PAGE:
This development comes six months after there was widespread confusion and a series of mishaps during the initial rollout of PUA – a period marked by unclear information about how people could sign up for unemployment benefits, which online portal they could use to file their claims and even a state website that crashed.  For months, beginning last Spring into the summer, contract workers did not know whether they were even eligible to receive unemployment benefits from the state or the temporary extra $600 per week the federal government provided to help bring relief to people left jobless by the pandemic. 

Gig workers say there may have also been confusion among applicants who did not have accurate income information because they had not yet filed their 2019 taxes when the state started receiving PUA applications.  This year, both the federal government and California extended their tax filing deadlines to July 15.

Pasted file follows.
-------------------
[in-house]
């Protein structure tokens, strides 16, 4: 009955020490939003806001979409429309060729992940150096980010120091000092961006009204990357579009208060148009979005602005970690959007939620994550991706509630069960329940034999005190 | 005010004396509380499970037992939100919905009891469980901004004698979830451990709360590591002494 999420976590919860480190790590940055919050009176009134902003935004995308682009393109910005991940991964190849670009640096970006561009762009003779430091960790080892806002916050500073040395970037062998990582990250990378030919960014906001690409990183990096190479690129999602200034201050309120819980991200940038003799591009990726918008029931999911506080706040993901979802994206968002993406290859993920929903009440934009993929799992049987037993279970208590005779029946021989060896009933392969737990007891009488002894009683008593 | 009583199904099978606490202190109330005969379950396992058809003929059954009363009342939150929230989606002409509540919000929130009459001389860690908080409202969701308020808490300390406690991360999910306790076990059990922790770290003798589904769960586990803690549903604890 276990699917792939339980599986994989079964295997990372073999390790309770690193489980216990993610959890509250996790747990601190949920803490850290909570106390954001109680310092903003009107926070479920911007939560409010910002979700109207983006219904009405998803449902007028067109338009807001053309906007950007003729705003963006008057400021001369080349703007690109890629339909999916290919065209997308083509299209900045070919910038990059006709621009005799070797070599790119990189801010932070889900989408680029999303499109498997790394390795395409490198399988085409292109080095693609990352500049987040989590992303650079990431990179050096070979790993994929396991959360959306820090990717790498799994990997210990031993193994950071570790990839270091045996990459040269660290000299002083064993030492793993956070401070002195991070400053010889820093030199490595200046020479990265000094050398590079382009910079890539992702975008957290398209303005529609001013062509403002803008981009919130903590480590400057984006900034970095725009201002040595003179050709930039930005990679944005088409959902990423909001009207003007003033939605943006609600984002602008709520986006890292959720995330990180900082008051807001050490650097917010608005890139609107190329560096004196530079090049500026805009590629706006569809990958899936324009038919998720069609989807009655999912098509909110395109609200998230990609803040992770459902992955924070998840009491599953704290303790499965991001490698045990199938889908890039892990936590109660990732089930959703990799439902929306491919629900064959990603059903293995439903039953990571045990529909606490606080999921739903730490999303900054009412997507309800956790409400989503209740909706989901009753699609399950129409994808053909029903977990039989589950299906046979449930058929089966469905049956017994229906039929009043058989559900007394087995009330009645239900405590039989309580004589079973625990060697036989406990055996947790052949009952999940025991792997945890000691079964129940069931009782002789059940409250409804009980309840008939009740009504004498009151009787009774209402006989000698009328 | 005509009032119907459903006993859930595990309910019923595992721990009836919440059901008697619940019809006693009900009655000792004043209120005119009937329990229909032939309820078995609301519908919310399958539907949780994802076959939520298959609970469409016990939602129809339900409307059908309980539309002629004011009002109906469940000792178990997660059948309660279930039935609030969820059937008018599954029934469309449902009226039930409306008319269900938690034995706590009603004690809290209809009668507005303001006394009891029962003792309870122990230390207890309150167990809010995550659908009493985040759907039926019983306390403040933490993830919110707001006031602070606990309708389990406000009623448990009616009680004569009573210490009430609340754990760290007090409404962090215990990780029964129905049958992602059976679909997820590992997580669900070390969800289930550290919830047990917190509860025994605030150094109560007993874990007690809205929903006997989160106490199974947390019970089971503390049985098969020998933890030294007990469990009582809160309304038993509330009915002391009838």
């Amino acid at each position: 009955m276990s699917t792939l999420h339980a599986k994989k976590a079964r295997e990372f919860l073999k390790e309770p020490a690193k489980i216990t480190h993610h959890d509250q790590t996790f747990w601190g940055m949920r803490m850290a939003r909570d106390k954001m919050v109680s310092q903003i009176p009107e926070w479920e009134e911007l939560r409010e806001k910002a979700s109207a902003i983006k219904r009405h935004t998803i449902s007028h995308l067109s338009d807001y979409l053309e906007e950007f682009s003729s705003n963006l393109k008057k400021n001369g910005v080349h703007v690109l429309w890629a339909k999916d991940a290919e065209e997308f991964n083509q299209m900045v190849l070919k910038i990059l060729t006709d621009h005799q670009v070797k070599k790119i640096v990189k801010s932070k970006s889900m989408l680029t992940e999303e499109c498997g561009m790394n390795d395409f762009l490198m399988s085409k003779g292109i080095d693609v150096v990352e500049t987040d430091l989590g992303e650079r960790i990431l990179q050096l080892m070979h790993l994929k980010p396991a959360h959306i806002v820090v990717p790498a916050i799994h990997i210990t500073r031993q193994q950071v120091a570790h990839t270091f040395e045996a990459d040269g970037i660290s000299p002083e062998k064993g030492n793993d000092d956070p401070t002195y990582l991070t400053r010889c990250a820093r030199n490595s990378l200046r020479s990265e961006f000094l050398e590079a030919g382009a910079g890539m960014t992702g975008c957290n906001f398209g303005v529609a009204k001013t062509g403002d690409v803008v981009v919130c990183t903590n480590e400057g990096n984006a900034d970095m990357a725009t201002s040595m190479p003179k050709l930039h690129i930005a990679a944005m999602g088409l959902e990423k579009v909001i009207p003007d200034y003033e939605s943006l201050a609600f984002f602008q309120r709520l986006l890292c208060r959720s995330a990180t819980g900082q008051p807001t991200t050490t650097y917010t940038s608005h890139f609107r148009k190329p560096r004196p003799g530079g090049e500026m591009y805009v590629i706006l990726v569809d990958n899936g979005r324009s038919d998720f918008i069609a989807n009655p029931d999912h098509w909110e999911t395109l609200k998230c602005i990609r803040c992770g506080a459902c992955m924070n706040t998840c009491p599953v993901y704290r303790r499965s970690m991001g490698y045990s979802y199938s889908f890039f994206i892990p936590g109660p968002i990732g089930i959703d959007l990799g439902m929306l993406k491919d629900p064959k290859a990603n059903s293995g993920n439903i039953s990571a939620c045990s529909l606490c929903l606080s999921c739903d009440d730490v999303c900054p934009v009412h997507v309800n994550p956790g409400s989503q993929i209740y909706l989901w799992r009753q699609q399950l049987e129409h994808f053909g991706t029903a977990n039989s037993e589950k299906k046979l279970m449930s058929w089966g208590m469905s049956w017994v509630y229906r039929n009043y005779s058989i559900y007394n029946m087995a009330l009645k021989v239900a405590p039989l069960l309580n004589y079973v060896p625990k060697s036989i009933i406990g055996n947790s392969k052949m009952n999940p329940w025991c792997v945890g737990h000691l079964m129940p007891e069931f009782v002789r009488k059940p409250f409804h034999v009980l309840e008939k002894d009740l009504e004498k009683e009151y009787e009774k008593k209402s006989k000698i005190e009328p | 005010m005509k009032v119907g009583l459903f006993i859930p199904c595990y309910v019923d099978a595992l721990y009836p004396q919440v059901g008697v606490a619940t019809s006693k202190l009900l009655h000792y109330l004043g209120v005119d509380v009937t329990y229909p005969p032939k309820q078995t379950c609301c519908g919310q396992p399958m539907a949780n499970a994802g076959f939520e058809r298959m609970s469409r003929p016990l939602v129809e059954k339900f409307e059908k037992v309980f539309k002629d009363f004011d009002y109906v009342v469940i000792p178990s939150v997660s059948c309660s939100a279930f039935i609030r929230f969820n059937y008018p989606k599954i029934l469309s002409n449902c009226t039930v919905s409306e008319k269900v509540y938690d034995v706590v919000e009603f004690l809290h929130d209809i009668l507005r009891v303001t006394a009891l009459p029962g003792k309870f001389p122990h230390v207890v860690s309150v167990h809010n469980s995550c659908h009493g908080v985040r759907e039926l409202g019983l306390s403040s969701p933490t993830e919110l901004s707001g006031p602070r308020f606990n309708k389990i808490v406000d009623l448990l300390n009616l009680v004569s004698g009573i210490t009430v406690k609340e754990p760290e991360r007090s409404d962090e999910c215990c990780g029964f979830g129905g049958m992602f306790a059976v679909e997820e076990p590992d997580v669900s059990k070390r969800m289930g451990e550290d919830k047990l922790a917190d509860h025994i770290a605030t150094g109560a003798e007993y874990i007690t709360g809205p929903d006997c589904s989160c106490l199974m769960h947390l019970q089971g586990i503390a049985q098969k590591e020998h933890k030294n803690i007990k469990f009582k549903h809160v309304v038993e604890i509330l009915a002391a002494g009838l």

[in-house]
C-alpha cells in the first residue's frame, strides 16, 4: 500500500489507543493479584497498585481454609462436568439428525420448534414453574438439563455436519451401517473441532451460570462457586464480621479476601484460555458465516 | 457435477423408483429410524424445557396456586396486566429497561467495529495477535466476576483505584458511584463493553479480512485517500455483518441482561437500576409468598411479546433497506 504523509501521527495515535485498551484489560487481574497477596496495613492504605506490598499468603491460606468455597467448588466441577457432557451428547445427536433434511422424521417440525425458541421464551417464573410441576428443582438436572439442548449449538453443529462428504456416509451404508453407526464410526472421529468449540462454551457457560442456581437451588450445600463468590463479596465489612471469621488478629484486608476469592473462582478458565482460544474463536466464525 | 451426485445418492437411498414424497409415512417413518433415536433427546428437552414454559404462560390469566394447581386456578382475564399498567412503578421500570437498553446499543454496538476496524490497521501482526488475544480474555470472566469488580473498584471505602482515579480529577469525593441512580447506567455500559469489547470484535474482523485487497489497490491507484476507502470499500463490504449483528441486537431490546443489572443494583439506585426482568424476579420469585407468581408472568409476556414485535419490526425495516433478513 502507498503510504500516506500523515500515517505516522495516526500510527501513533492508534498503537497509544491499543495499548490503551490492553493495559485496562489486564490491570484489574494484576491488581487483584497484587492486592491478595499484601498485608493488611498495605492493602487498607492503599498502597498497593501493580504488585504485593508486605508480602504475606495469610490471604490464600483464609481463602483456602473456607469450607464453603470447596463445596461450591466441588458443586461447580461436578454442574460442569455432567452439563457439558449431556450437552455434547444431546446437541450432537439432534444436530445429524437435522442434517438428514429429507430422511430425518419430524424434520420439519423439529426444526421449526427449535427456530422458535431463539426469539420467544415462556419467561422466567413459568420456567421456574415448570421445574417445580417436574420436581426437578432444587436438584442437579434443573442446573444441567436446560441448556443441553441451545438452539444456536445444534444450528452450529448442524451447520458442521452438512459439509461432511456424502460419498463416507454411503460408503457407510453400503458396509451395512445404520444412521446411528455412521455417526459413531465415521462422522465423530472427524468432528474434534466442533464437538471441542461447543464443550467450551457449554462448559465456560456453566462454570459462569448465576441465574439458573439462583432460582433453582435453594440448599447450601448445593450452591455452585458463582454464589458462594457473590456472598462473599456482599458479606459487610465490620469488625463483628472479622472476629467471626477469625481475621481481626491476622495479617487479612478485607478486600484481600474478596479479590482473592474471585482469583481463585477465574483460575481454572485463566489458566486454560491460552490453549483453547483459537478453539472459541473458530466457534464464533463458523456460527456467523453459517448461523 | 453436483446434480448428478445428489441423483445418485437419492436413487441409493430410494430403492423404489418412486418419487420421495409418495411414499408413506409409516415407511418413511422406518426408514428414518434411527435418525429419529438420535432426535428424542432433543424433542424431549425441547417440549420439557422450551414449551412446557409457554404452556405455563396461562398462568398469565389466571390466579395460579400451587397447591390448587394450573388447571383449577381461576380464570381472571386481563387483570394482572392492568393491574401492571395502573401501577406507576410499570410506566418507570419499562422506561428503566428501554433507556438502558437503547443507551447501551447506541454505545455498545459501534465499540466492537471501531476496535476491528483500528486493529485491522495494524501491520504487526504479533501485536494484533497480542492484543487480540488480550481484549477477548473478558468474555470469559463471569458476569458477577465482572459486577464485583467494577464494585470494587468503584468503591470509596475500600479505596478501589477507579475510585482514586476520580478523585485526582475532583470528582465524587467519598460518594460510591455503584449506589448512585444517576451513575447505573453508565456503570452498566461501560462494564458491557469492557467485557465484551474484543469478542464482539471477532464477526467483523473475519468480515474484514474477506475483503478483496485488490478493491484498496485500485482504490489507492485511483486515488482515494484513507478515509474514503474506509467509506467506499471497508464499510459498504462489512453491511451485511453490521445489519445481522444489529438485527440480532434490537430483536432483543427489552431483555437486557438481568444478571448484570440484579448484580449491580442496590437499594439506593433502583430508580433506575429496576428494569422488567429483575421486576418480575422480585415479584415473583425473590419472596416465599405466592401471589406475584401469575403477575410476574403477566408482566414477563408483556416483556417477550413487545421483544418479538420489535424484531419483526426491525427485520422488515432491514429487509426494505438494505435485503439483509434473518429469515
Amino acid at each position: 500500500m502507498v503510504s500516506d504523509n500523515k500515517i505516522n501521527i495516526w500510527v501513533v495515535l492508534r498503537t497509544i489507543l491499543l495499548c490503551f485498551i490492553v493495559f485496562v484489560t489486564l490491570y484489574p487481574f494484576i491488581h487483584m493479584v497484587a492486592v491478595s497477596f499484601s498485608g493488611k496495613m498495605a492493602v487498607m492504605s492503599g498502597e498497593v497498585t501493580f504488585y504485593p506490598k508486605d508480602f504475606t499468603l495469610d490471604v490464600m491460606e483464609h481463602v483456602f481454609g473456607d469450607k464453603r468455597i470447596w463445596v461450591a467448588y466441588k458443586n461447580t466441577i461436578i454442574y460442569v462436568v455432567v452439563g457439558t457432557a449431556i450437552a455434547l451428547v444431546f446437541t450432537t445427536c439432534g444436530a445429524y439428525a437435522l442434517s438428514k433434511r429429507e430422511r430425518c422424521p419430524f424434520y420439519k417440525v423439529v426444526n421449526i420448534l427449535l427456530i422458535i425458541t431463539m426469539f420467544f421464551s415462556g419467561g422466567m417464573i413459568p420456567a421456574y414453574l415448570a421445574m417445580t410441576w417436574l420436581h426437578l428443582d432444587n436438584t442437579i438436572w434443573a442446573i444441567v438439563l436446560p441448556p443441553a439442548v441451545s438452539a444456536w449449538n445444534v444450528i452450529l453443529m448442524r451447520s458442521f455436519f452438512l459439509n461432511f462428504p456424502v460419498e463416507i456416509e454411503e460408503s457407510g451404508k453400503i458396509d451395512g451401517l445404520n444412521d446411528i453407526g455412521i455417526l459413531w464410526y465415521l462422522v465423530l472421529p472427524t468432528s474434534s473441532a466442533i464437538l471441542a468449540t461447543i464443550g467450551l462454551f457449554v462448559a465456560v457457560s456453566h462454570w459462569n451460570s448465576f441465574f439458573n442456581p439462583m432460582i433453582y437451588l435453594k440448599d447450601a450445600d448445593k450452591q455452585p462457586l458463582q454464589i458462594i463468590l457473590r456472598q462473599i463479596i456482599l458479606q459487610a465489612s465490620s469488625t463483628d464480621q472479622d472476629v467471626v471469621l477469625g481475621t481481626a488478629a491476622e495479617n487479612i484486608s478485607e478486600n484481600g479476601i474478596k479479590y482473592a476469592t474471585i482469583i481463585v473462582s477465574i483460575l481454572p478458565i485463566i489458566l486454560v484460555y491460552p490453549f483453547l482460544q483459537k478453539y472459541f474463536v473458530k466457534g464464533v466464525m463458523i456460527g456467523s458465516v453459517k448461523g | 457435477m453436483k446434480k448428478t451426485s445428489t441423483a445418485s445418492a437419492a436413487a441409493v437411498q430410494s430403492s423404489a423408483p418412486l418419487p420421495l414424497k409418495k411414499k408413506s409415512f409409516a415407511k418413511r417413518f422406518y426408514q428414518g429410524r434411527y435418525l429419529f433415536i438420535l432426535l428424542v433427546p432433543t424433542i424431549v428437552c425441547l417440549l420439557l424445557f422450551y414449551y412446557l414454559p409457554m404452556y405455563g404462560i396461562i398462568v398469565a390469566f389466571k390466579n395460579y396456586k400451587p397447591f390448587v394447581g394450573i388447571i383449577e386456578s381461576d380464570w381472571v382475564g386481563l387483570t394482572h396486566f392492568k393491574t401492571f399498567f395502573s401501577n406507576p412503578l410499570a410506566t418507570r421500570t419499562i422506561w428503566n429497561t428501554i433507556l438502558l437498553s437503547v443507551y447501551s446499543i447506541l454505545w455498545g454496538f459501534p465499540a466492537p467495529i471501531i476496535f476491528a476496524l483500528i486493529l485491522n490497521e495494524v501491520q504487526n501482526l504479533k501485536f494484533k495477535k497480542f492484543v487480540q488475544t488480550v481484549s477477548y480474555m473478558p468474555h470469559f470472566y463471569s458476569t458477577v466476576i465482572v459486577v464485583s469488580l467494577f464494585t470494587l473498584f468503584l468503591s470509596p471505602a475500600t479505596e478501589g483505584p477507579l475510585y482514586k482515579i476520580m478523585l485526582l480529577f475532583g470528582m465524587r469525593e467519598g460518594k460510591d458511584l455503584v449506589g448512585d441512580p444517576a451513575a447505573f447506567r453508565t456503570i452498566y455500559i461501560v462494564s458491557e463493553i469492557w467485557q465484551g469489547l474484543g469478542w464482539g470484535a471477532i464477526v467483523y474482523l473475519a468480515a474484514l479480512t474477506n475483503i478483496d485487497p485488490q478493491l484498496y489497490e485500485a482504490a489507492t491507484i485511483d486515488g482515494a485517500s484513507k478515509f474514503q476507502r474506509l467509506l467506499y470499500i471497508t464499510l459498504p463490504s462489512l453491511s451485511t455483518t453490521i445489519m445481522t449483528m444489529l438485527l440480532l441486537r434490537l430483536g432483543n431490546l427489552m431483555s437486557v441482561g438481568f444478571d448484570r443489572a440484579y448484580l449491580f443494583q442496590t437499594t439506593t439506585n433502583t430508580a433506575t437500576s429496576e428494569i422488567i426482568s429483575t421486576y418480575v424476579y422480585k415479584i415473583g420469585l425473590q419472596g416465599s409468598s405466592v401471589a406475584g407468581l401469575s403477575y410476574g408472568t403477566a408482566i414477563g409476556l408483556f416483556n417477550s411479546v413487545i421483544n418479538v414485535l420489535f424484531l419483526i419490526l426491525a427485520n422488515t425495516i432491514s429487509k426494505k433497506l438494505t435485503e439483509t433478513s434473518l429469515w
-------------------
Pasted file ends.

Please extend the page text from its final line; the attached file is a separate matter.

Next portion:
“If individuals reported gross wages instead of net income, which is an understandable mistake, it could lead to an overpayment. Under the CARES Act, a PUA overpayment currently cannot be waived,” According to a statement from the EDD.

Even if the California EDD, wanted to forgive the overpayments, they would not be able to. Only the federal government can make that decision because the Coronavirus Aid, Relief and Economic Security (CARES) Act, which established PUA, does not allow states to waive repayment. There is currently a bipartisan bill moving through the U.S. House of Representatives that is proposing repayment waivers if the worker was not at fault for overpayment and if repayment would mean severe economic hardship for that individual. 

Across California last month, the state unemployment rate stood at 8.2 % compared to 3.0 % at this same time last year. During the first two months of the pandemic, an estimated 2.6 million Californians lost their jobs.